Troy Juniper, Grande Ronde Hospital imaging services manager, shows off one of two remodeled ultrasound suites at GRH. (PHIL BULLOCK/The Observer)
New MRI and ultrasound suites at Grande Ronde Hospital
The imaging services department at Grande Ronde Hospital has expanded with two remodeled ultrasound suites and a newly installed
$2 million magnetic resonance imaging scanner.
After 13 years of use, the old MRI scanner was replaced by a new Siemens Magnetom Skyra 3T MRI scanner.
“It’s identical to the one recently purchased by St. Luke’s Meridian, said Jim Mattes, president and CEO of Grande Ronde Hospital. “It makes Grande Ronde Hospital’s imaging services comparable to those offered at Mayo Clinic.”
The Magnetom Skyra MRI is a top-of-the-line system with a magnet weighing 16,000 pounds. Getting it into the basement of the hospital took some resourceful engineering.
“We had help from Mountain West Moving and Storage and two forklifts that had to be tilted to get them in position,” said Troy Juniper, the hospital’s imaging services manager.
Juniper has been with the imaging services department for 27 years and can attest to the progress the hospital has made in this field of health care.
“When I first started here, CAT scan equipment was new to the hospital. We’ve come a very long way since the 1980s,” he said. “This MRI is multiple times stronger than the former system we had. Tests are a little faster than the older MRI because the technician doesn’t have to change coils when doing multiple exams.”
The Magnetom Skyra is also more comfortable physically for patients. The scanner is 10 centimeters larger than previous models so that patients with spatial anxieties may also have an emotionally comfortable experience. If needed, though, a patient may, through his ordering clinician, receive a mild sedative to ease any anticipatory anxieties.
Having been up and running for three months with four trained technicians, the imaging services department is a busy place.
“In 1987, the imaging services department used to do 40 ultrasound scans a month. Now we perform close to 500 scans each month,” Juniper said. “The radiologists are really happy with the imaging quality of the new MRI system, and our new orthopedic surgeon, Dr. Ben Olson, told me it produces image quality of the highest levels.”
The imaging services department will continue to be a highly utilized service for stroke patients and other vascular conditions. Eventually, the MRI services will expand into additional areas of the body, Mattes said.
At present, 70 percent of the patients served by the ultrasound department are women, primarily due to the nature of their physiology. Juniper said that so far patients have been very pleased with their experience and are grateful they don’t have to travel outside the region for this quality of diagnostic services.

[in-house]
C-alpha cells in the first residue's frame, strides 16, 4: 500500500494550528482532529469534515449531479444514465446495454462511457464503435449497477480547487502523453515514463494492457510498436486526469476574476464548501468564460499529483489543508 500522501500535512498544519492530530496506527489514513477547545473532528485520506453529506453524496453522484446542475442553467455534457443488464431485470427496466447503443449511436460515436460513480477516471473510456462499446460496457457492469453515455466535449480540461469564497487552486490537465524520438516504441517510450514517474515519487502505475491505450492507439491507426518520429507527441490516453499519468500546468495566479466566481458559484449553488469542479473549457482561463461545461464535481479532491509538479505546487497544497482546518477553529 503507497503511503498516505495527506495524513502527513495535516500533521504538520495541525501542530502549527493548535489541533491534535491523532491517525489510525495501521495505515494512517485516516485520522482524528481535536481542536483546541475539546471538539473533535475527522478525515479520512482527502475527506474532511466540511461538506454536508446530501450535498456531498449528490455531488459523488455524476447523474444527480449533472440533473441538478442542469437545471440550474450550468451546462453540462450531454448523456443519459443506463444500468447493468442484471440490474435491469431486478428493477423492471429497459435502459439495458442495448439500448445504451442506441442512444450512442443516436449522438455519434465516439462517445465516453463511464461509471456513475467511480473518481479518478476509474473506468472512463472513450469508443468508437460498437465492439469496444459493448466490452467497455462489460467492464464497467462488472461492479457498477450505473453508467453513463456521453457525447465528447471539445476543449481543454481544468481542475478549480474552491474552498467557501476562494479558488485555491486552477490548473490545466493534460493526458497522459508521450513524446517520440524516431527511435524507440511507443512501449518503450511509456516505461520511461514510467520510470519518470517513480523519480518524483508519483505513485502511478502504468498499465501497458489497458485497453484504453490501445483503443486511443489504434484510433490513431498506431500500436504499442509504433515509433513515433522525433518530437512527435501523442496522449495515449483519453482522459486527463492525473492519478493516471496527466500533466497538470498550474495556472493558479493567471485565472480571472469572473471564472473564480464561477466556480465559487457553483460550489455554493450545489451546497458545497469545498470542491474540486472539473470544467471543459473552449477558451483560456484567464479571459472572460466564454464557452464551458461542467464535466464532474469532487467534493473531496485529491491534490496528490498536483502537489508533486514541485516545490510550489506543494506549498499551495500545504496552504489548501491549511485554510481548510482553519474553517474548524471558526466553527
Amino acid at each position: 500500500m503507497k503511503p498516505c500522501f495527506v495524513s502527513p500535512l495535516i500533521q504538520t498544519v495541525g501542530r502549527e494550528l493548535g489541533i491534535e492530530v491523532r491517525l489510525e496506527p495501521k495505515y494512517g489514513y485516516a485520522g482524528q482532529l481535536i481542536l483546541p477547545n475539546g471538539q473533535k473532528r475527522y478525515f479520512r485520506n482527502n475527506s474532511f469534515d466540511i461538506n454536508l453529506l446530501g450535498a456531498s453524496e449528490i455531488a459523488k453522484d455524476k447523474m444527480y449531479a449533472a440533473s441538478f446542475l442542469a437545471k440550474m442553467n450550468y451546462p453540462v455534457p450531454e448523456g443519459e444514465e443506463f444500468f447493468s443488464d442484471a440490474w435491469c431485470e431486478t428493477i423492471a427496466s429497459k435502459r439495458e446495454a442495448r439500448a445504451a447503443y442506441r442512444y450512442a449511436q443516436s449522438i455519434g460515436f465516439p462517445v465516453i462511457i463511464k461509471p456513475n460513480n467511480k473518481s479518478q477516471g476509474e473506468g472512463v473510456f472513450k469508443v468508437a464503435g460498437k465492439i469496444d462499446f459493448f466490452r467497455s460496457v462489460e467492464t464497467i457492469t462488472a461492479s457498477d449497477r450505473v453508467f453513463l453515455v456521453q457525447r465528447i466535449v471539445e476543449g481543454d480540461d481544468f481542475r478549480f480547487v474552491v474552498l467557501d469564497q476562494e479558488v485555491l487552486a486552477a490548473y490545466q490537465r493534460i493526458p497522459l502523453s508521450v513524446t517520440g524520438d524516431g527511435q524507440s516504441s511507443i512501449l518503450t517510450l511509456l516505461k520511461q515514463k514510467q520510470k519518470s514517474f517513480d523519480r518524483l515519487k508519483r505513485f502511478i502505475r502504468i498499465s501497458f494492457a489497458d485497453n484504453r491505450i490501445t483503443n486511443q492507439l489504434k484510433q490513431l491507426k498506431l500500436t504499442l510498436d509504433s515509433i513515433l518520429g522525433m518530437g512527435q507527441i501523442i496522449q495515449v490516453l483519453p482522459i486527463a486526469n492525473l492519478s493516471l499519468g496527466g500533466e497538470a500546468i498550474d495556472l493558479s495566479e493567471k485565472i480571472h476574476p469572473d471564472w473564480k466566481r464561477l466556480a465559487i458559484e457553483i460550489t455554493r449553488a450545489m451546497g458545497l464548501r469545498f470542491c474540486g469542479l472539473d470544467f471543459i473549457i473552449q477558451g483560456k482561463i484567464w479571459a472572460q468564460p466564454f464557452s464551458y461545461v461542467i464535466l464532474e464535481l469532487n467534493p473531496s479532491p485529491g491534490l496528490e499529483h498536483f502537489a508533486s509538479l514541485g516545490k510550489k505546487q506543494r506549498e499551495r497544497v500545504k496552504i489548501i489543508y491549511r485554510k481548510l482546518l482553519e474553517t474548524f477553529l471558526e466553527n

New ultrasound suites
In past years, the hospital had two ultrasound suites with one having a very small bathroom. Today, there are two additional larger ultrasound suites with bathrooms meeting Americans with Disability Act building codes. A centralized disinfecting room adjoins the two suites.
“With electronic medical records, we no longer needed our X-ray storage room because X-rays are now stored (and retrieved) electronically, so the storage room was reallocated to become new ultrasound suites,” Mattes said.
The construction costs of the two ultrasound suites totaled almost $300,000. Special care was taken to remove asbestos from the old storage room. Once the rooms were finished, the hospital moved all its ultrasound equipment back into the rooms.
Over the years, Grande Ronde Hospital has standardized all its ultrasound equipment by purchasing through one medical equipment company, Philips Ultrasound. Hospital management believes it is the best ultrasound equipment available, and Philips offers helpful in-house service and various discounts to the hospital. Juniper said that having standardized equipment in the suites makes personnel training much easier.
The new ultrasound suites are equipped with an overhead boom so that a reclining patient is able to see the images easily. This also benefits the stenographers so they aren’t breaking down due to poor ergonomics.
The ultrasound suites have a pictorial archive communication system or PACS workstation where radiologists can check and compare the imaging and report archives for any given patient.
Some of the costs of the ultrasound suites were paid by financial contributions through the Grande Ronde Hospital Foundation from community donors and fund-raising events like the annual golf tournament.
“We raised $23,000 from our golf tournament and contributed that toward the finishing touches on the ultrasound suites,” said foundation manager Will Simons. “This exceeded our expectations. The golf tournament was our 19th one and the most successful in recent years.”